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How Meditation Can Change Your Brain

Posted July 6, 2017.

A study spearheaded by Sara Lazar, a neuroscientist at Massachusetts General Hospital and Harvard Medical School produced some very interesting findings.

People that meditate were found to have more grey matter (compared with non-meditators) in the insula and sensory regions, the auditory and sensory cortex of their brains.

After an 8 week study, participants who meditate regularly experienced a thickening of brain regions that positively affected memory, learning, emotional balance and the ability to be empathetic.

By meditating, you’re effectively shutting cognition down; you’re paying more attention to your breathing, to sounds, and to the present. Here are a few interesting facts about meditation:

Meditation is Helpful to People Suffering from TMJ Disorders.
Meditation can help you release the tension that is locked into your jaw. We have a basic meditation guide available. Contact us for a copy.

Your Mind Will Quiet Itself
When you consciously try to tame your thoughts, you’ll end up multiplying them instead. When you follow your breath or chanting a mantra, you’ll eventually start to “just be.”

It Doesn’t Have to Take More than a Few Minutes
There are no hard rules that your meditation has to take 30 minutes. While a daily formal practice is recommended, you can be present while you’re riding the subway or waiting in line. Incorporate meditation into your daily life that works for you.

You Can Meditate In Any Position
Sitting lotus position (cross-legged on the floor) is usually recommended because it helps you stay focused. But you can meditate while sitting in a chair, lying down or even standing. Whatever position you choose, make sure you feel comfy and relaxed.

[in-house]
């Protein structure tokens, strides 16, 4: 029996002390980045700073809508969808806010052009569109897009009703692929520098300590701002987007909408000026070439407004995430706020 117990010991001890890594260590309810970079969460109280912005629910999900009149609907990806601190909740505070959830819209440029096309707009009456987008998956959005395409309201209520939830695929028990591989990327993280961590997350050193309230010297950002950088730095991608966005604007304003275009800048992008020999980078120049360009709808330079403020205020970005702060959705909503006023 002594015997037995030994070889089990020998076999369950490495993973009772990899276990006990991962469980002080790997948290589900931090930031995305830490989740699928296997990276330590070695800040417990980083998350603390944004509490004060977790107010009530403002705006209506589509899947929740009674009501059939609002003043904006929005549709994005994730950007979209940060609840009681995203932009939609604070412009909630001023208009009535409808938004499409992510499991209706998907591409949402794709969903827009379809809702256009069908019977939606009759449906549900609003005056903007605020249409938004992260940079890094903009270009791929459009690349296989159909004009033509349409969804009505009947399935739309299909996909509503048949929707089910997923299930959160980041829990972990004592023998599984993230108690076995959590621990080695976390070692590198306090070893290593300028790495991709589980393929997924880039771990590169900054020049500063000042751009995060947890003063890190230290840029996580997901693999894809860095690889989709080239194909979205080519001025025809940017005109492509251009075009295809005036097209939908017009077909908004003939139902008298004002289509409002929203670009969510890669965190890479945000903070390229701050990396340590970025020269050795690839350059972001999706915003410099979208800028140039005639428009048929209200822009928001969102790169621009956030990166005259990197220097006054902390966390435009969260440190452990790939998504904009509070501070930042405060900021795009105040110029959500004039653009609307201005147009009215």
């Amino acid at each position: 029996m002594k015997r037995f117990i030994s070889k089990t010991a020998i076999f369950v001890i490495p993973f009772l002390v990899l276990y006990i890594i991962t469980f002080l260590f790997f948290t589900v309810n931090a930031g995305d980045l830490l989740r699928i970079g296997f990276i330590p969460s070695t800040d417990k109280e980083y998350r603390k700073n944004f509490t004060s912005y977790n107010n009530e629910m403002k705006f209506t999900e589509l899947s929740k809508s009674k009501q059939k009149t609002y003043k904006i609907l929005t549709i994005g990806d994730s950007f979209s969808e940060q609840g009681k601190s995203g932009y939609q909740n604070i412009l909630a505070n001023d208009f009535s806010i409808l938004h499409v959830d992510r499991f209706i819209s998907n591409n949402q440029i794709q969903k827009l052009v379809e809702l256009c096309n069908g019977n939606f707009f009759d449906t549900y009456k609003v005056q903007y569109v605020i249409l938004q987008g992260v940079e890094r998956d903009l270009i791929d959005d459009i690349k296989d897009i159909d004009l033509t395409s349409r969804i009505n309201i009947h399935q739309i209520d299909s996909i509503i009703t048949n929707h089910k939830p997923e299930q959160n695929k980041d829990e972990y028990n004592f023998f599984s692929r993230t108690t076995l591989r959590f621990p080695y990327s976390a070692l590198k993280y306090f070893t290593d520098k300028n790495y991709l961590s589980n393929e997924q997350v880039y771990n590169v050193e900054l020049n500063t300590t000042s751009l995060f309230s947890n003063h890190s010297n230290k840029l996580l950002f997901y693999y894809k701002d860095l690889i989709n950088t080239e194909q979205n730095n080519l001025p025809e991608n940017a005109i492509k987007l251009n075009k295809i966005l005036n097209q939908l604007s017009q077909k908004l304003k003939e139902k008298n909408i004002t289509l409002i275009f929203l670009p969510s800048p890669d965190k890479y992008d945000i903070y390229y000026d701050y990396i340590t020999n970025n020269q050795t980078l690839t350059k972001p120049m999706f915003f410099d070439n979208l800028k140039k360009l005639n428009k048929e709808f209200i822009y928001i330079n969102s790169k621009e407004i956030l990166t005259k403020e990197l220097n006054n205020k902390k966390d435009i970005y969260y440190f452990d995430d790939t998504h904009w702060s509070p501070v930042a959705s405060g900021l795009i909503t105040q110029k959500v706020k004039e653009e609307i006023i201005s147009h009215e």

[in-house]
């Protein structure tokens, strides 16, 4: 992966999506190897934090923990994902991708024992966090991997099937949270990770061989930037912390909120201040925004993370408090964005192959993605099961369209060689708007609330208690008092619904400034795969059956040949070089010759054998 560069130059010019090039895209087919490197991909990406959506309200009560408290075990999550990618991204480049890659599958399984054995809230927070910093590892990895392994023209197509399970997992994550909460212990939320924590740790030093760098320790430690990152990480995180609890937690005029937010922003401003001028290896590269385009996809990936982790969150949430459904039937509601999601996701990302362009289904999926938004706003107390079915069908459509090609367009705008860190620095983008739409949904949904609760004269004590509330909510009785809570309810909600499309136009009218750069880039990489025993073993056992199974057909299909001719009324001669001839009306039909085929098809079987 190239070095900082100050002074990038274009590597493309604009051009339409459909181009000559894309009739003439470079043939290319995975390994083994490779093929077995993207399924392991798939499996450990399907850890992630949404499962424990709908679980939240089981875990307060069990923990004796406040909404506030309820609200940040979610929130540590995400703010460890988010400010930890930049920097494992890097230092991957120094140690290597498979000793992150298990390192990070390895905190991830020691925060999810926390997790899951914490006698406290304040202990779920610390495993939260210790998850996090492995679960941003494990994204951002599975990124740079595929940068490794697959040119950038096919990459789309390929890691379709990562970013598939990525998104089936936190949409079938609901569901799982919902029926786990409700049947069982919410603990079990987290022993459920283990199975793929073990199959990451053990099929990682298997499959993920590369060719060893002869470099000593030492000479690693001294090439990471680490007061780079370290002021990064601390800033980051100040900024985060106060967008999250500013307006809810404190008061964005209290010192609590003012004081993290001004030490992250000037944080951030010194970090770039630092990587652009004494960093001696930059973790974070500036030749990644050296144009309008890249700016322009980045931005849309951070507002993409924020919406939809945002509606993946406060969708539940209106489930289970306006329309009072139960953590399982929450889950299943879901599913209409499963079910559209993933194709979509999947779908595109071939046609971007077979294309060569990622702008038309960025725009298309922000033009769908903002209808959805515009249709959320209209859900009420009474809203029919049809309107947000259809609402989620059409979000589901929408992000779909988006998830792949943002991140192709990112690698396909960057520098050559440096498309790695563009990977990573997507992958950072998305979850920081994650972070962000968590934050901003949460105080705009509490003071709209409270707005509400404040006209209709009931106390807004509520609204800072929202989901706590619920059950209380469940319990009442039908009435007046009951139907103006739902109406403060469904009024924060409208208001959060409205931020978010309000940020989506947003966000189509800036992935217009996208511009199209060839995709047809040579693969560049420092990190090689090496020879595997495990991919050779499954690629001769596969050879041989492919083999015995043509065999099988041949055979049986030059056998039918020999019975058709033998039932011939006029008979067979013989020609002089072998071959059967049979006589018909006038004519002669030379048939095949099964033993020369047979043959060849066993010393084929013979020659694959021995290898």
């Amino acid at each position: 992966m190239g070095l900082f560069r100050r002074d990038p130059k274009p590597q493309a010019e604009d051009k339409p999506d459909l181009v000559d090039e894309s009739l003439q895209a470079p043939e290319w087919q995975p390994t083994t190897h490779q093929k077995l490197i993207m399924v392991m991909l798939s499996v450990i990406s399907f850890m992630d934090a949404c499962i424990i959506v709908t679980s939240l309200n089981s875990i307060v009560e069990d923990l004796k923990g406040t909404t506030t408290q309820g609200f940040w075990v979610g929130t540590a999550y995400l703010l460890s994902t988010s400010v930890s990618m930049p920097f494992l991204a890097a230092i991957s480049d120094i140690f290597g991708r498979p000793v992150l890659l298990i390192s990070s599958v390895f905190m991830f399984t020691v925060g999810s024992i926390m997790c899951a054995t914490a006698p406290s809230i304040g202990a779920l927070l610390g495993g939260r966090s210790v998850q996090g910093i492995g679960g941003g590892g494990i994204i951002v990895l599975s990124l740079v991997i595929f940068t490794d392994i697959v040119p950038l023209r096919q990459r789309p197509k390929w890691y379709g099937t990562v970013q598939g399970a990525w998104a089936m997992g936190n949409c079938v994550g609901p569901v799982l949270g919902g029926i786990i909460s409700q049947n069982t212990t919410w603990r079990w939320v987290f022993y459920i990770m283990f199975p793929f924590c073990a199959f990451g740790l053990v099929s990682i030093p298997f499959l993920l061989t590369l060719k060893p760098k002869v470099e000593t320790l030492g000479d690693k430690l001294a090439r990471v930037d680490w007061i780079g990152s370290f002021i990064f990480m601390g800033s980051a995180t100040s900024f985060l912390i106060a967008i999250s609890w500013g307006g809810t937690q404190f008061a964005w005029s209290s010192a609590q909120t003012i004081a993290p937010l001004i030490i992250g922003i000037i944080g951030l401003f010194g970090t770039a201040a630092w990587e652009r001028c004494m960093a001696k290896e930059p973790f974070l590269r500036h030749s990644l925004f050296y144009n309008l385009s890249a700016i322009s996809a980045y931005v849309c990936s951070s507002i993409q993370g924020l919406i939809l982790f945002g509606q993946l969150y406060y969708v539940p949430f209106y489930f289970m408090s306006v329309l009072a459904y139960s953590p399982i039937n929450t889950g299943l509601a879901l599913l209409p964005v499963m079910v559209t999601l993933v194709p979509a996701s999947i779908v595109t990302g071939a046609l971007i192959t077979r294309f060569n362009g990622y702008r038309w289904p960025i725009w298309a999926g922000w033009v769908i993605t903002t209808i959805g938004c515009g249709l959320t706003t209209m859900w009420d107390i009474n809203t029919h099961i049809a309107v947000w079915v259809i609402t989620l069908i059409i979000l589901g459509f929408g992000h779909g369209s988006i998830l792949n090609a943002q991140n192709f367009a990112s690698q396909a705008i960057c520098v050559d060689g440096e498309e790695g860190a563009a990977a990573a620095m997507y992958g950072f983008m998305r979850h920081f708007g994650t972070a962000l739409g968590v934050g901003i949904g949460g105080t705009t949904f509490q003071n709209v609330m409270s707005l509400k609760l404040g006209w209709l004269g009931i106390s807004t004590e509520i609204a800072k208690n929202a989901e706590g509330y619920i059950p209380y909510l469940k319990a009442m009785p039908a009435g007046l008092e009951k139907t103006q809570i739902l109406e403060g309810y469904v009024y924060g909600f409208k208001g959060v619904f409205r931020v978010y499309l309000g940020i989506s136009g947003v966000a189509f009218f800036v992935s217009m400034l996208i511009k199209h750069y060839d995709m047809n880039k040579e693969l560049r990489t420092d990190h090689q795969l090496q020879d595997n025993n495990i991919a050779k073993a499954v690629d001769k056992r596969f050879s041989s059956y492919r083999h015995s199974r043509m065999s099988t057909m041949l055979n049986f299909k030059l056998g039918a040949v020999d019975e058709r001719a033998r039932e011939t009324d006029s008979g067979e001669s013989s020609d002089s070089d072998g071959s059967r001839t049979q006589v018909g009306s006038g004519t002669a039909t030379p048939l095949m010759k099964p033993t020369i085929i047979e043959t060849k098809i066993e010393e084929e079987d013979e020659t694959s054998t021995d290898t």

It’s as Simple as Observing Your Breathing
Meditation can seem obscure and foreign to someone who has never tried it. In reality it could be simpler. In Zen meditation, you simply sit quietly and keep following and watching your breathing.

Anyone Can Meditate!
There are no age restrictions on meditation. Age, sex, ethnicity or religion is not a barrier to entry. A lot of people meditate for health benefits alone. Parents introduce kids with ADHD to meditation because it has shown to help people concentrate and focus more.

You’ve Always Known How to Be Present, You Just Had to Re-Learn
When you look into a baby’s eyes, there’s no regret, no disappointment or judgment. Babies are always living in the present. Us adults have this experience of “no thinking” before we fall asleep and after waking up. It can be argued that being present is our natural state.

When asked what she would suggest to beginners, Ms. Lazar empathized the importance of finding a good teacher, “It’s simple but it’s also complex. You have to understand what’s going on in your mind. A good teacher is priceless.”

To find out more about Ms. Lazar findings, she has put together lists of FAQ here.

Do you meditate? What difference has it made in your life? Leave a comment and let us know!

Source: http://www.washingtonpost.com/news/inspired-life/wp/2015/05/26/harvard-neuroscientist-meditation-not-only-reduces-stress-it-literally-changes-your-brain/

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